CREATIVE PEAKS: Geometric Genius

By on January 31, 2017

Textile designer takes nature-inspired creations to the next level.

JACKSON HOLE, WY – There’s something about a design by Lisa Walker. Perhaps it’s the simple concepts, the hand-drawn patterns inspired by nature, the touches of whimsy. Her textiles beckon to be touched, and the fabrics she uses—bamboo, denim, waxed canvas—reward the hand with natural, appealing textures. If you’ve visited Workshop, Persephone, Aspen’s Market, Picnic, Vertical Harvest, or Skipping Stones, you’ve likely encountered her elegant yet casual tea towels, napkins, baby blankets and scarves.

The evolution of her business, Lisa Walker Handmade, has been as organic as the bamboo she uses in her scarves and blankets. She started four years ago, designing upcycled textiles she sewed herself, making clutches and tote bags. The next year she advanced her production to use only her own textiles printed with her hand-drawn geometric designs. The business has expanded every year since, taking on bigger projects, like a 17-foot denim table runner for a wedding this summer, as well as a hand-beaded print of a hand-drawn, geometrically styled owl that is part of the Aesop’s Fables exhibit at the National Museum of Wildlife Art.

“I’ve never had a clear business model and plan,” she said. “I started with the tea towels and then … scarves. It’s just grown from there.”

Her “Teton” design, featured on several sizes of scarves, takes its cue from the classic outline of the iconic mountain range, but takes its own direction with an offbeat mirror of the mountains, reflecting down the fabric in varying shades and prisms.

A more abstract design like “Tribal” features a netting of triangles and crosshatches, all hand-drawn then printed in white ink on denim napkins, placemats and table runners. Still, another design for a scarf is simply a field of stars.

The designs are a nod toward minimalism and Scandinavian design, but yet singularly unique, conveying a modern interpretation of the rugged elements of Wyoming.

“I’m so inspired by this place and all it has to offer,” Walker said. “It may not be the best place to start a production based business [because of lack of printing resources], but this business wouldn’t have happened without my inspiration that I pull from this place.”

Walker works out of her home, which she shares with her husband, painter and Teton Artlab founder Travis Walker, and their two young sons. She says having her studio in her home is the only way she can run her own business and be a full-time mom. Walker has a large table set up for working on designs and sewing, and several bookcases repurposed as shelving for her stock of fabric and finished pieces.

“I can work at all times, day or night, and I work a lot,” she said. “My kids are here, and I can stop and we can go play. I’ve had the privilege to be with them for those fundamental years. I think it’s great for them to see how my business happens. They are kind of invested in it because it happens in their space.”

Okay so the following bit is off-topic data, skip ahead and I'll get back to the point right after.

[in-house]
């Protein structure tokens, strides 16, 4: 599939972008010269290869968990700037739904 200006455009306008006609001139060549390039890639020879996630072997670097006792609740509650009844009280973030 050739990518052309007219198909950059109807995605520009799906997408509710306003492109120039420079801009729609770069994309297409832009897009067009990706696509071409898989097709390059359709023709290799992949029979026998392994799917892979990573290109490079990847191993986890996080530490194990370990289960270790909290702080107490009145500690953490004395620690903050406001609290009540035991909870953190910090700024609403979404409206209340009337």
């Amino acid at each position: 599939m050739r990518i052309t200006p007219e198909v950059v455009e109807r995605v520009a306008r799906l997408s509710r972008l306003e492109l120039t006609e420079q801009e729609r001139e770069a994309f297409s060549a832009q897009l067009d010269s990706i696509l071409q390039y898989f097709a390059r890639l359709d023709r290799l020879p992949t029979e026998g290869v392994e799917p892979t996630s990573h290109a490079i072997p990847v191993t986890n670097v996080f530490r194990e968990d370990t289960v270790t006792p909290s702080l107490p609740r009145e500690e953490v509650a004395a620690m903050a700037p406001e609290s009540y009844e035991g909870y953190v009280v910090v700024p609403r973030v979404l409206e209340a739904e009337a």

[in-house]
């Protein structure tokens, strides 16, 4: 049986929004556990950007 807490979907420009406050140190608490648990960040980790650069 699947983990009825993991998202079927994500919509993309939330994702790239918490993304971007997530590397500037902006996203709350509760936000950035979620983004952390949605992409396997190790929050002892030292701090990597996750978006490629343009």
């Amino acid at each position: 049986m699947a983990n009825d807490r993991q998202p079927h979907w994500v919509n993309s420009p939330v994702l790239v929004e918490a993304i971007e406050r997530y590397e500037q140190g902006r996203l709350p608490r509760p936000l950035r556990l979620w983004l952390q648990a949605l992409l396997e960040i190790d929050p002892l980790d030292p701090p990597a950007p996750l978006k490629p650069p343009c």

For Walker, parenting has also led to artistic breakthroughs. Two summers ago she was packing for a family trip to Moab and grabbed a large square of bamboo cloth that was earmarked to become a baby blanket. Instead, it became a light blanket for the boys, a picnic blanket, and even a scarf to keep her warm on cool desert nights. When she returned from their trip, she started making “blanket scarves” which have been scooped up avidly by customers.

“The blanket scarf is super functional,” she said. “You can wear it and use it 800 ways.”

Walker trained as a graphic designer, and earned her BFA in graphic design from Temple University’s Tyler School of Art. She and Travis moved to the valley in 2002. She worked at Jackson Hole Mountain Resort for several years in its marketing department and at Alpinist magazine. In addition, she has a steady pool of freelance clients needing anything from website design and branding to a simple business card.

But like other designers, she has seen the bottom drop out of the design field. The advent of cheap, online design work has hit freelance designers hard. Walker realized things were really dire when she found herself applying for design jobs that paid less than she paid her babysitter.

“Experienced designers are not worth as much as we used to be,” Walker said. “As we gain experience we are becoming worth less because of the advancement of online resources. There’s so much that goes into design that people don’t always understand or attach a value to.”

Specializing in textile design has been a fulfilling answer for Walker, even if she’s not yet making a lot of money. As with many creative businesses, Walker is still figuring out how to maximize profit without losing quality of materials or the hand-made process.

“What I’m doing now feeds a creative thing for me,” she said. “I like it because it combines a lot of skills. I design the photo shoots and the website.”

Now, Walker says she finds herself at a crossroads after her printer left the valley. In order to make her bigger pieces, like the blanket scarf or pillowcases, she needs to work with a specialized screen printer. She can’t send the larger work off to a print shop elsewhere, as she does for smaller pieces like napkins and tea towels. Her overall production will be changing in the next year in ways she is not quite sure about. But she’s undaunted.

“Even though I don’t know exactly what’s coming for the next year, I see this as the beginning,” she said. “I have so much more that I want to do.” PJH

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About Meg Daly

Meg Daly is a freelance writer and arts instigator. She grew up in Jackson in the 1970s and 80s, when there were fewer fences, but less culture. Follow Meg on Twitter @MegDaly1

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